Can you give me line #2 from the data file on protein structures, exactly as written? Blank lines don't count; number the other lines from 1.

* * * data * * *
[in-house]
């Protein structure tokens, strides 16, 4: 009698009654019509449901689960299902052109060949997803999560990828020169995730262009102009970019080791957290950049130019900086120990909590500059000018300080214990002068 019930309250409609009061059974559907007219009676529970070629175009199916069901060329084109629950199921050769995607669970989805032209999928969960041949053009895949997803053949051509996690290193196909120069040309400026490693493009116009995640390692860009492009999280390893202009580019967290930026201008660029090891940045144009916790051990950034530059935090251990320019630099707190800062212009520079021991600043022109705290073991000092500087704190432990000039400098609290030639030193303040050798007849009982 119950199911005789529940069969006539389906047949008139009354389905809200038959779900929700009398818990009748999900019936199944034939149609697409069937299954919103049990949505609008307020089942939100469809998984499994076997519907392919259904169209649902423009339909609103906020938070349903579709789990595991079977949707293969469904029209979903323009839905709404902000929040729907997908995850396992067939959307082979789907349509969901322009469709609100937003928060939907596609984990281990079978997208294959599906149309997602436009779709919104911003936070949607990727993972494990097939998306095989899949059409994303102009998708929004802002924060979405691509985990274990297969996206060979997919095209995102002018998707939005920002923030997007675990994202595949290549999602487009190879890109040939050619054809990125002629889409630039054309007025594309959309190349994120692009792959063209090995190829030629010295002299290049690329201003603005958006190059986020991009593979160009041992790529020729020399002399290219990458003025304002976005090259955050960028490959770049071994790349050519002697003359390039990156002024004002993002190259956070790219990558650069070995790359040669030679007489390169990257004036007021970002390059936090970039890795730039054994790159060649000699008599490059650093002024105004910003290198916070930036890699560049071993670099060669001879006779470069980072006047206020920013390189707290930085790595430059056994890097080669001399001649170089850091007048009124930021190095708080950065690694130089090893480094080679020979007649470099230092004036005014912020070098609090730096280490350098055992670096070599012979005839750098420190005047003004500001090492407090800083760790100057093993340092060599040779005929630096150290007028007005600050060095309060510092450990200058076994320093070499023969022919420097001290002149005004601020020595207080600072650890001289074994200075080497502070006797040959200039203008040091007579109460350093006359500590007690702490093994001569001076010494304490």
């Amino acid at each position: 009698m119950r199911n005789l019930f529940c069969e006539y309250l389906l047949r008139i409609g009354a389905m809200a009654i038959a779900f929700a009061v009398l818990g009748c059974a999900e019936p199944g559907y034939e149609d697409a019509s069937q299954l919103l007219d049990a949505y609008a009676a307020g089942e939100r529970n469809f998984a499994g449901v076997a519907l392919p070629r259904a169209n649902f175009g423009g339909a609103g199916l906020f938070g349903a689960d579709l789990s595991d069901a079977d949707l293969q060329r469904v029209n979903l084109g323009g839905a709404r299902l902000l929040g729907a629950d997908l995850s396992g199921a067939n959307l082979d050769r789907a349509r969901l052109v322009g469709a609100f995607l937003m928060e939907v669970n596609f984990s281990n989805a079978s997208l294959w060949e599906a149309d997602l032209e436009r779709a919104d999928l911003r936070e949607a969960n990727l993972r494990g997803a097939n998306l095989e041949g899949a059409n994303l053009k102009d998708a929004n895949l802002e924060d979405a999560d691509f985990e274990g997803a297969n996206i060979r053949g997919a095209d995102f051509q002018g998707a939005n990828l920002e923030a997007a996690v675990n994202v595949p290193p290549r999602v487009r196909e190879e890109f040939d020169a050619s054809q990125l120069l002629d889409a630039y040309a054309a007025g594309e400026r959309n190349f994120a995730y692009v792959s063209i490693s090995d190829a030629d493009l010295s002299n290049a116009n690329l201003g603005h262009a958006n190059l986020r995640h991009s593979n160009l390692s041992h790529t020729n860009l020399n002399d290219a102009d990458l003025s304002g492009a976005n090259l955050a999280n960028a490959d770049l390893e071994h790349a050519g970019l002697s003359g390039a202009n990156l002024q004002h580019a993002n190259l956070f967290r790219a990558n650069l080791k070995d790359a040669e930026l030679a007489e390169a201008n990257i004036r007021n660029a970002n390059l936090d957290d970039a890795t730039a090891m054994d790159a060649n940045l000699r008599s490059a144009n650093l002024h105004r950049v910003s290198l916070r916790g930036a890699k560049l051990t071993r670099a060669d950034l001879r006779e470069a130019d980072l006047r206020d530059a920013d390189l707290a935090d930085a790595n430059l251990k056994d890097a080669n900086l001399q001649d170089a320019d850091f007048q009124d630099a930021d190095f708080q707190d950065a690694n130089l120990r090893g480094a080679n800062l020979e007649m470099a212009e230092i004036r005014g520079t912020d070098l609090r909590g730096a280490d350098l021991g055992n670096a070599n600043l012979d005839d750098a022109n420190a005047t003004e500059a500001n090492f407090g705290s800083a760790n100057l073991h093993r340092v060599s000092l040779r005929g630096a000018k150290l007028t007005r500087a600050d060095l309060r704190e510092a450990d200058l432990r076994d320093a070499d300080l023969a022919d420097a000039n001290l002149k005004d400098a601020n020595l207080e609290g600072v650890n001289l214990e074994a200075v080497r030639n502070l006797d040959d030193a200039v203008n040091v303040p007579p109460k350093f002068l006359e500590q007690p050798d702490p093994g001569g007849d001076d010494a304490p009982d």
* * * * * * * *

């Protein structure tokens, strides 16, 4: 009698009654019509449901689960299902052109060949997803999560990828020169995730262009102009970019080791957290950049130019900086120990909590500059000018300080214990002068 019930309250409609009061059974559907007219009676529970070629175009199916069901060329084109629950199921050769995607669970989805032209999928969960041949053009895949997803053949051509996690290193196909120069040309400026490693493009116009995640390692860009492009999280390893202009580019967290930026201008660029090891940045144009916790051990950034530059935090251990320019630099707190800062212009520079021991600043022109705290073991000092500087704190432990000039400098609290030639030193303040050798007849009982 119950199911005789529940069969006539389906047949008139009354389905809200038959779900929700009398818990009748999900019936199944034939149609697409069937299954919103049990949505609008307020089942939100469809998984499994076997519907392919259904169209649902423009339909609103906020938070349903579709789990595991079977949707293969469904029209979903323009839905709404902000929040729907997908995850396992067939959307082979789907349509969901322009469709609100937003928060939907596609984990281990079978997208294959599906149309997602436009779709919104911003936070949607990727993972494990097939998306095989899949059409994303102009998708929004802002924060979405691509985990274990297969996206060979997919095209995102002018998707939005920002923030997007675990994202595949290549999602487009190879890109040939050619054809990125002629889409630039054309007025594309959309190349994120692009792959063209090995190829030629010295002299290049690329201003603005958006190059986020991009593979160009041992790529020729020399002399290219990458003025304002976005090259955050960028490959770049071994790349050519002697003359390039990156002024004002993002190259956070790219990558650069070995790359040669030679007489390169990257004036007021970002390059936090970039890795730039054994790159060649000699008599490059650093002024105004910003290198916070930036890699560049071993670099060669001879006779470069980072006047206020920013390189707290930085790595430059056994890097080669001399001649170089850091007048009124930021190095708080950065690694130089090893480094080679020979007649470099230092004036005014912020070098609090730096280490350098055992670096070599012979005839750098420190005047003004500001090492407090800083760790100057093993340092060599040779005929630096150290007028007005600050060095309060510092450990200058076994320093070499023969022919420097001290002149005004601020020595207080600072650890001289074994200075080497502070006797040959200039203008040091007579109460350093006359500590007690702490093994001569001076010494304490």